Minnesota fans are painfully aware of the Twins’ playoff history against the Yankees. The Twins won the AL Central six times between 2002 and 2010. And in four of those seasons — 2003, 2004, 2009 and 2010 — the Yankees knocked them out of the playoffs in the division series, going 12-2 in the process. Having helped cover the vast majority of those playoff games — often drawing the assignment of covering the Yankees clubhouse — I’m well aware of the Twins’ history and the hold the Yankees have had on them.

The Twins are back in the playoffs for the first time since that last defeat at the hands of the Yankees, so naturally … they have to play the Yankees. Minnesota fans are taking three approaches to Tuesday’s game at Yankee Stadium: 1) Gloom and doom based on past history. 2) Talking themselves into optimism. 3) Declaring the season is already a success and not investing heavily in whether Tuesday is a win or loss.

To me, this one-game wild card game is fascinating from a number of different angles, with the matchup against the Yankees being chief among them. In order to explore that further, I chatted Monday morning with ESPN’s Buster Olney, who covered the dynasty Yankees of the 1990s and early 2000s for the New York Times and is very familiar with their history with the Twins.

The conversation underscored three key themes heading into Tuesday as we think about this game:


The Yankees’ playoff history against the Twins is filled with a few big “what-if” moments for the Twins, but mostly it’s built around a massive disparity in both payroll and playoff success that existed between the past rosters of the two teams.

“It felt like in the previous meetings it’s just the Yankees were deeper and they had more stars and we knew why — they always spent more on payroll,” Olney said. “The margin for error was so close for Twins — like one bad call for an umpire down the left field line. You had to have everything go right for the Twins.”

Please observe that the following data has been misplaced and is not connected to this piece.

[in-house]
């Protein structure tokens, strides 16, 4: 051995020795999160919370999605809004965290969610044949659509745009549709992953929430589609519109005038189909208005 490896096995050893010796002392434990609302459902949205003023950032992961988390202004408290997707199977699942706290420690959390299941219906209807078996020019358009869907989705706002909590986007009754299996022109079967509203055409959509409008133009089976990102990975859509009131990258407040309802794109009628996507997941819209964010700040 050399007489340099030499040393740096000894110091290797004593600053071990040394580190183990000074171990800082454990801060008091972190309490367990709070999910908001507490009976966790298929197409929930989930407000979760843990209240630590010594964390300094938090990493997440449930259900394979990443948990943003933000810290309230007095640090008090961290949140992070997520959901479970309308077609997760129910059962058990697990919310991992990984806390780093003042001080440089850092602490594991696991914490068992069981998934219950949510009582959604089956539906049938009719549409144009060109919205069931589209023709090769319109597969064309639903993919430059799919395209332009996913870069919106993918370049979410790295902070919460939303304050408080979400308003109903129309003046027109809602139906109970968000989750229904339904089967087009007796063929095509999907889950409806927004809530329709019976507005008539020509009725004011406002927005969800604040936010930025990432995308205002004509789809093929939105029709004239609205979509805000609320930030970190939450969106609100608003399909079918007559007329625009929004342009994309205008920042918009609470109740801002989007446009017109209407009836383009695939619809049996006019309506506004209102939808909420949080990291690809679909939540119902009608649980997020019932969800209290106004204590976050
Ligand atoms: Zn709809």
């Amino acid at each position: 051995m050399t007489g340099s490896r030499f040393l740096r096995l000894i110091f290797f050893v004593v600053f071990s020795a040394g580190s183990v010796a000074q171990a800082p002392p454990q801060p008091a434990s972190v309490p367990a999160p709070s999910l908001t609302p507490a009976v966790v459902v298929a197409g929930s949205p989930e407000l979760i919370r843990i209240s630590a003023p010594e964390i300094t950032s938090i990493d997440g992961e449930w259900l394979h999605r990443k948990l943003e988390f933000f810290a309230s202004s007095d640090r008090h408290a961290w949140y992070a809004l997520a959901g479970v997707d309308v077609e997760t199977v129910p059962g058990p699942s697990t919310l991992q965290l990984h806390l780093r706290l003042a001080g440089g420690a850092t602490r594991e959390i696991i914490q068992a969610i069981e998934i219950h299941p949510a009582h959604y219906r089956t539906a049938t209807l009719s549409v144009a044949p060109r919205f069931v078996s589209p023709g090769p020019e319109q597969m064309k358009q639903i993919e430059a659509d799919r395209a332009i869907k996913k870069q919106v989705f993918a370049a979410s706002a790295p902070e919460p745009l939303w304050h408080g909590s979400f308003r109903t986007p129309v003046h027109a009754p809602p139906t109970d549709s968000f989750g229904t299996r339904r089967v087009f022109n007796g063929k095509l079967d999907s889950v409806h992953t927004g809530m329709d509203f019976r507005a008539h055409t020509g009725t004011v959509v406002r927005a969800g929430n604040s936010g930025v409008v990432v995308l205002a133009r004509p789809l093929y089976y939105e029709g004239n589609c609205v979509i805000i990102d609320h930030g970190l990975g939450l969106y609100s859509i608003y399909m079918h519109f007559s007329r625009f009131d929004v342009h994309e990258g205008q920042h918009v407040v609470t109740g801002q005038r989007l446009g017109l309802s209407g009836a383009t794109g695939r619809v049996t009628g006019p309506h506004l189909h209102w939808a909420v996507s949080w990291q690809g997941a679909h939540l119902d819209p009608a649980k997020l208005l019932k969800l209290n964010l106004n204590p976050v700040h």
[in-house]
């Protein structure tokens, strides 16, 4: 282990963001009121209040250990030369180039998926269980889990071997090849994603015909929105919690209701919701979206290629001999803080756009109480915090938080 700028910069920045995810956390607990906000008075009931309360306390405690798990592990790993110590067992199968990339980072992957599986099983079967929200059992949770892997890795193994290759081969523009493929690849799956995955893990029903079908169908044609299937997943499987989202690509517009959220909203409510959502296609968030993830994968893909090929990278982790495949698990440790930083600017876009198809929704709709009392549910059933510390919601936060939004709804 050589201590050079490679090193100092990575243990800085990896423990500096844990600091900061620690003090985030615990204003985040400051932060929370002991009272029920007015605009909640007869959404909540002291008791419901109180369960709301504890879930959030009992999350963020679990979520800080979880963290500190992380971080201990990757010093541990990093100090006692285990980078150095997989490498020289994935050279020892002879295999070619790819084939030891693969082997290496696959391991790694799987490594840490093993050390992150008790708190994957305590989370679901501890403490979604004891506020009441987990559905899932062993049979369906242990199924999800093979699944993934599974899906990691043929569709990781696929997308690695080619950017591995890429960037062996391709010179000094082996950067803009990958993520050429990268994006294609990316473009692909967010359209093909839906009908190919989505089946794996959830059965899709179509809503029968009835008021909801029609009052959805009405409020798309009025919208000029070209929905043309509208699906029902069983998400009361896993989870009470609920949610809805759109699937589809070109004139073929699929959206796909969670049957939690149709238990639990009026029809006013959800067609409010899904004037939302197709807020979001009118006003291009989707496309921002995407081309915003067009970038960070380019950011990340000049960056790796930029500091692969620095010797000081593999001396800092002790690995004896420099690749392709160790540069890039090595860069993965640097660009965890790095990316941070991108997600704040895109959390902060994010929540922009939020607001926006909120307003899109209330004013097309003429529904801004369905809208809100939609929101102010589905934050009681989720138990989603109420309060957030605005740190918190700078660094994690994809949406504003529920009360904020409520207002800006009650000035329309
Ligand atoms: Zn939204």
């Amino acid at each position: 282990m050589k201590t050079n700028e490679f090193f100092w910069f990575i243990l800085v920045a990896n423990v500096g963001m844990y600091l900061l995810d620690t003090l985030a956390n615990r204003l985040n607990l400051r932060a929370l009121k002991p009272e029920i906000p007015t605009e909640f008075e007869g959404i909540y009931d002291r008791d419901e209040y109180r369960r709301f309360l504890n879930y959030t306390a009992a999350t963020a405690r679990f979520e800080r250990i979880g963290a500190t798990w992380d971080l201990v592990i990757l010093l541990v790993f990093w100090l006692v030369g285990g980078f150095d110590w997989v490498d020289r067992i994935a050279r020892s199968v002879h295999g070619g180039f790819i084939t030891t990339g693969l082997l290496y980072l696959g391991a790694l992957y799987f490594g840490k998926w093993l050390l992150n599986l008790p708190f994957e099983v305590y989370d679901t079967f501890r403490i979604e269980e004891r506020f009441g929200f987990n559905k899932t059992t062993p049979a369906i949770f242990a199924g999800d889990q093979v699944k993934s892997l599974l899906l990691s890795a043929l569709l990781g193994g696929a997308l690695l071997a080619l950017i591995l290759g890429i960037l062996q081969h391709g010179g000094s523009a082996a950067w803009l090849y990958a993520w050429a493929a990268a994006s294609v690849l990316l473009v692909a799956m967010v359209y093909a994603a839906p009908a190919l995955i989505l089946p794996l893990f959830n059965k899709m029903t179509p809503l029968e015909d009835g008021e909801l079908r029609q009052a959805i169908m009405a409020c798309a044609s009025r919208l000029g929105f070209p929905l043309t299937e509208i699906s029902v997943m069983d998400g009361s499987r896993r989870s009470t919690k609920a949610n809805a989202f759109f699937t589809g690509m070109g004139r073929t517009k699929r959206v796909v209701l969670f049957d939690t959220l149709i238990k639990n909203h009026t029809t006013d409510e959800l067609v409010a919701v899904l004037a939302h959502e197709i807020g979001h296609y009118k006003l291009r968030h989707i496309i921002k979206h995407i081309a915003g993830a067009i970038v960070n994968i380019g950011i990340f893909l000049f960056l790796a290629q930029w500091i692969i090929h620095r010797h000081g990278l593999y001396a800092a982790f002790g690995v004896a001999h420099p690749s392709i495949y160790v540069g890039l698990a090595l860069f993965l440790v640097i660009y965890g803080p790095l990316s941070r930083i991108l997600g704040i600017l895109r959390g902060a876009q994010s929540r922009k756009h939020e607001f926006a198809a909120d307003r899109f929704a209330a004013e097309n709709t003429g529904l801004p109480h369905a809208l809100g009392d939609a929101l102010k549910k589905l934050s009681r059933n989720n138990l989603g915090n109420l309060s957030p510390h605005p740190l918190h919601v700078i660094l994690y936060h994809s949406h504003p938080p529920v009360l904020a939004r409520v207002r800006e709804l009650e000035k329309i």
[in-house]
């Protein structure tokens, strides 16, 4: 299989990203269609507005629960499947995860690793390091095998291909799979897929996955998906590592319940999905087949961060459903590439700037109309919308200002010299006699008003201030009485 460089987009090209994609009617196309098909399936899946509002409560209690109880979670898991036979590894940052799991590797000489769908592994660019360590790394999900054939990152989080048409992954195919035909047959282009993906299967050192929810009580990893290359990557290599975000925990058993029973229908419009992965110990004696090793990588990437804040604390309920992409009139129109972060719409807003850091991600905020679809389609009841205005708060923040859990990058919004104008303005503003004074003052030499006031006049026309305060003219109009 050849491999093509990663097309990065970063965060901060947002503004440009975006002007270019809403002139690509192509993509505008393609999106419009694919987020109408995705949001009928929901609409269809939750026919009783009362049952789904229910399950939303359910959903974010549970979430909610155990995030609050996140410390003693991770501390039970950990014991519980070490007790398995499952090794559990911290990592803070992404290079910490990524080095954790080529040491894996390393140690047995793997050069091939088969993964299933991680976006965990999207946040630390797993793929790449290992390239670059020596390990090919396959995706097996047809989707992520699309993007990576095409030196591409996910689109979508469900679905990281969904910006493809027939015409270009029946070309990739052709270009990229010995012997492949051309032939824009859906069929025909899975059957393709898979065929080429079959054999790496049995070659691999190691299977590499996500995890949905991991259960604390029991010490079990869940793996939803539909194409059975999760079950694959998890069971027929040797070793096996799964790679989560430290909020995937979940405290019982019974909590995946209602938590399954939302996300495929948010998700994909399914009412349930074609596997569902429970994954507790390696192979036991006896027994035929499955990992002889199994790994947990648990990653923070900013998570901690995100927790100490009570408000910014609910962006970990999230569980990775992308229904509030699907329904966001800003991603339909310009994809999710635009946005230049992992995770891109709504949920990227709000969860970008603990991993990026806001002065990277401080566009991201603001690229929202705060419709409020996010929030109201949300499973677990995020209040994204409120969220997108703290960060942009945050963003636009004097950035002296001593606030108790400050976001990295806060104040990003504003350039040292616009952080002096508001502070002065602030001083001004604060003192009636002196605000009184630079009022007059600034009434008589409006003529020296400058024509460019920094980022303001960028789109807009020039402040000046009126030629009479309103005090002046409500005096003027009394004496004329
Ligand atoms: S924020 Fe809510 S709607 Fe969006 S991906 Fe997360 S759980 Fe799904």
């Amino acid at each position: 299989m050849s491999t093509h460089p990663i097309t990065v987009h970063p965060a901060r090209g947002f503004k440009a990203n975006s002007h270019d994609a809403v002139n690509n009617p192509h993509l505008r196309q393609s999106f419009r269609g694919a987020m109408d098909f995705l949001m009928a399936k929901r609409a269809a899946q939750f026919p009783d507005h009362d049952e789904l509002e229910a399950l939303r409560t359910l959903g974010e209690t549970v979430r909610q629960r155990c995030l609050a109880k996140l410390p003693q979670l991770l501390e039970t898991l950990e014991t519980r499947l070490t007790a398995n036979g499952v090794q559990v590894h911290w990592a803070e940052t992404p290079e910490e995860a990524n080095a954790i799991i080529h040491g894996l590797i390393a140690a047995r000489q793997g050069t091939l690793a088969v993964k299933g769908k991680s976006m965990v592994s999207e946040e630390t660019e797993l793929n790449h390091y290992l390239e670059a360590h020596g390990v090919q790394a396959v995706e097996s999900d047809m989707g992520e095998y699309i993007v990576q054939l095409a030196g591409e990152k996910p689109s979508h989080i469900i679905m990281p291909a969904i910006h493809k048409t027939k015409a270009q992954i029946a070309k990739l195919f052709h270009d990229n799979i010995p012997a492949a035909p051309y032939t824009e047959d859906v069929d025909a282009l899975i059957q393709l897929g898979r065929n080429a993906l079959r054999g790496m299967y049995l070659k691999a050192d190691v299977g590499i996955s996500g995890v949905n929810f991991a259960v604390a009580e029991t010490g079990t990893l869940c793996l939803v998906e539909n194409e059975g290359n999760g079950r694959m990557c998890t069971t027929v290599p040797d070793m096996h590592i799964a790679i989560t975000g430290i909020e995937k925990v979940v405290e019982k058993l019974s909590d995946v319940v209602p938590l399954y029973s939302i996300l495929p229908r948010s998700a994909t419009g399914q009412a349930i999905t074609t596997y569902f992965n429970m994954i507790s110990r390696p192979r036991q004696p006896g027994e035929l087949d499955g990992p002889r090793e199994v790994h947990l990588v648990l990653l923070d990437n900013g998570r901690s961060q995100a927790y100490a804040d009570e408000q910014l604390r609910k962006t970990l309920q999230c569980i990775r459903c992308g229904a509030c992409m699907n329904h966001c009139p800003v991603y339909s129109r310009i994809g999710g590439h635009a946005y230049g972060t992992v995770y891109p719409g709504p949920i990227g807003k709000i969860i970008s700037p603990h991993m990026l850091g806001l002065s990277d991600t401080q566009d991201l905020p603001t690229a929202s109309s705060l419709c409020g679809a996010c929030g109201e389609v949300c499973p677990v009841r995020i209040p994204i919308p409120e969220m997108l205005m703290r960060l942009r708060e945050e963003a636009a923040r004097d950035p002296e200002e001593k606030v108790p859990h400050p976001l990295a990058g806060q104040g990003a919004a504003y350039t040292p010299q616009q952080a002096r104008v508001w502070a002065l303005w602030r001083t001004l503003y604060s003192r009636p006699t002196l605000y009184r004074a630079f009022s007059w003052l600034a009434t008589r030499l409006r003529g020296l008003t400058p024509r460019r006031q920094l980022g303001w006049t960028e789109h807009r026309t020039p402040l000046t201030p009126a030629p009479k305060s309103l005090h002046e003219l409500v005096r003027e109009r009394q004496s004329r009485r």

Those Yankees teams that beat the Twins — though only one went on to win the World Series in those four seasons — were built on veteran talent and had years of postseason success upon which to draw.

Going into this year, though, the Yankees had missed the playoffs three of the past four seasons. In the other, they lost a one-game wild card playoff.

“The Yankees still spend a lot of money and have a huge payroll but they’re heavily reliant on young players. This year the Yankees are (Aaron) Judge, (Luis) Severino and (Gary) Sanchez. They have high-priced guys around the edges, but this year it’s a more level playing field with the Twins,” Olney said. “They always had so much more postseason experience. They would have been shocked if they would have lost to the Twins back then. This group of Yankee players hasn’t had much success in the postseason, and the guys we just talked about have no postseason success.”

Only one Twins player, by the way, was on both the 2010 and 2017 postseason roster: Joe Mauer.